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Year 2 Shapes - Describing 3D Shapes
Cubes usually land with one face upwards so they make very good dice.

Year 2 Shapes - Describing 3D Shapes

This quiz addresses the requirements of the National Curriculum KS1 Maths and Numeracy for children aged 6 and 7 in year 2. Specifically this quiz is aimed at the section dealing with naming and describing 3D shapes and related everyday objects fluently.

When talking about and naming 3-dimensional shapes and other related objects, Year 2 children will understand that they can use different words to describe their properties. They will use language such as faces, edges and corners and recognise that some shapes have the same name but may look different.

This quiz will familiarise your child with the language used to describe and to name 3-D shapes.

To see a larger image, click on the picture.
Question 1
How many corners does a cube have?
Corners are where the edges meet and can also be called vertices
Question 2
This is a...
cone made up of cylinders
pyramid made up of cubes
sphere made up of cubes
cube made up of spheres
The spheres are arranged in even rows in order to create a cube shape
Question 3
Why are snooker and pool balls spheres?
Because they have numbers on
Because they are a good size
Because they look colourful
Because they roll smoothly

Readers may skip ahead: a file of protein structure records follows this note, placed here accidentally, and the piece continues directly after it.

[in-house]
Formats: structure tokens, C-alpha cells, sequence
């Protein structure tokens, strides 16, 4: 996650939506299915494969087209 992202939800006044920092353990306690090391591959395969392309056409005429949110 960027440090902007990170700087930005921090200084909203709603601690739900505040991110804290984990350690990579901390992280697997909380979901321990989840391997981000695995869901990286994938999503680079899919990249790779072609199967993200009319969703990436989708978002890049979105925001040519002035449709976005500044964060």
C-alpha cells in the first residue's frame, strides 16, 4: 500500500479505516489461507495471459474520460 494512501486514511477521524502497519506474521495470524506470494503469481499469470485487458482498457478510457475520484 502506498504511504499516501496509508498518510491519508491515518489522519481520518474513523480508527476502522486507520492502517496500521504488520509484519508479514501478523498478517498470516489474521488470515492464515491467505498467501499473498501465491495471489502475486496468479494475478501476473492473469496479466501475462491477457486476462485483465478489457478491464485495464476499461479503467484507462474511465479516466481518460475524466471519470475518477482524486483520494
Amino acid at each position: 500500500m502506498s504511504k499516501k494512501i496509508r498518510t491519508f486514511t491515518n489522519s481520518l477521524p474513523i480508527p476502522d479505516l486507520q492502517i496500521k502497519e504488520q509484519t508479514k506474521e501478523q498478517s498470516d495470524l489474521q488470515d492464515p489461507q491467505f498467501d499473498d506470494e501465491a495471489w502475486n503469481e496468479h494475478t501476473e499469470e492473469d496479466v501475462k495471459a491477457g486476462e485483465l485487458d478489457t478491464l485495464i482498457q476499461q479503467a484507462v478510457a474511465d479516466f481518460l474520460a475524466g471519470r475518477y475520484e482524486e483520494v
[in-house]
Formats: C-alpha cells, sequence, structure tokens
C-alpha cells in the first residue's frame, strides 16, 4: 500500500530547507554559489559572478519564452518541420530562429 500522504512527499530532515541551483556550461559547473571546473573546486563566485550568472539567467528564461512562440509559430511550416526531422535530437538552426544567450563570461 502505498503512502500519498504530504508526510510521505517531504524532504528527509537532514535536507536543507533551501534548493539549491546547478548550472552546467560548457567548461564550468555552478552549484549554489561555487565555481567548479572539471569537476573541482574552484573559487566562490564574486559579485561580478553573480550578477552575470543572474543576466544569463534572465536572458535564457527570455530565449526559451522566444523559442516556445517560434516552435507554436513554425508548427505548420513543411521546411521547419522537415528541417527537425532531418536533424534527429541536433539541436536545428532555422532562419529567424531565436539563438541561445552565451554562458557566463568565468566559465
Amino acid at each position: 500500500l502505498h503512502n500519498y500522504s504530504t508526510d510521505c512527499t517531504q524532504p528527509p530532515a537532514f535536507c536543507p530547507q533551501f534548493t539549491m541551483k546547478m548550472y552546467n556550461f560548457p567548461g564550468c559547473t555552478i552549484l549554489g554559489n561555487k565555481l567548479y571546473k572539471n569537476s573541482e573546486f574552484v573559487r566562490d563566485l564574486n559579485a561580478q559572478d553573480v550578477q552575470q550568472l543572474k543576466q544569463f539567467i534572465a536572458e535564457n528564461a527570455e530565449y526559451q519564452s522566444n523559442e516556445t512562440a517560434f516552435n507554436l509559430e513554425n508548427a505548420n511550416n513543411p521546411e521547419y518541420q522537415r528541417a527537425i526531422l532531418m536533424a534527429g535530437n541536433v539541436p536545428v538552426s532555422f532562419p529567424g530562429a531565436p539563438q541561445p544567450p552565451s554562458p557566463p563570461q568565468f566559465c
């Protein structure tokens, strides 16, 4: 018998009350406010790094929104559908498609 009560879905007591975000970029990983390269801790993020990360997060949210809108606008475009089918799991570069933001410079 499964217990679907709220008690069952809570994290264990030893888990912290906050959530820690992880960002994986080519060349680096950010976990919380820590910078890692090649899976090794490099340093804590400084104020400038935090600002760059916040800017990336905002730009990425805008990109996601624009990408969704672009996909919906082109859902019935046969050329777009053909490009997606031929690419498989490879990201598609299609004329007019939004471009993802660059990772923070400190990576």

A perfect sphere rolls well - lots of sports have balls which are spheres
Question 4
Which shapes can you see here?
Some cubes and a pyramid
A cylinder and some pyramids
A cone and a sphere
Some cubes and a sphere
The cubes are also called cuboids
Question 5
Which of these shapes has the most faces?
The cone
The cube
The sphere
The cylinder
The cube has 6 faces, the cylinder has three, the cone has two and the sphere has one
Question 6
Which of these shapes has the most edges?
The cone
The cylinder
The sphere
They all have the same number of edges
The cylinder has two edges, the cone has one and the sphere has none at all
Question 7
Why do cubes make good dice?
They can roll but land flat
They look better
They have enough space for the dots
They have enough faces
A cube usually lands well so that one face is facing upwards
Question 8
If I try to fit the cuboid through the hole, what will happen?
If you twist it first, it will fit
If you push it hard it will fit
It is the wrong shape and will not fit
It is the same shape as the hole so it will fit
The edges of the cuboid will not fit through the round hole
Question 9
What shapes can you see here?
Some cylinders and a cuboid
Some spheres and a pyramid
Some cuboids and a cone
Some cones and a pyramid
Pyramids can have square bases or triangular bases
Question 10
Why are boxes usually cubes and cuboids?
They look good in shops
They stack together well
They have too many corners
They can be big or small
Lots of cubes or cuboids stack together more easily than cylinders or cones
You can find more about this topic by visiting BBC Bitesize - What are 3D shapes?

Author:  Angela Smith

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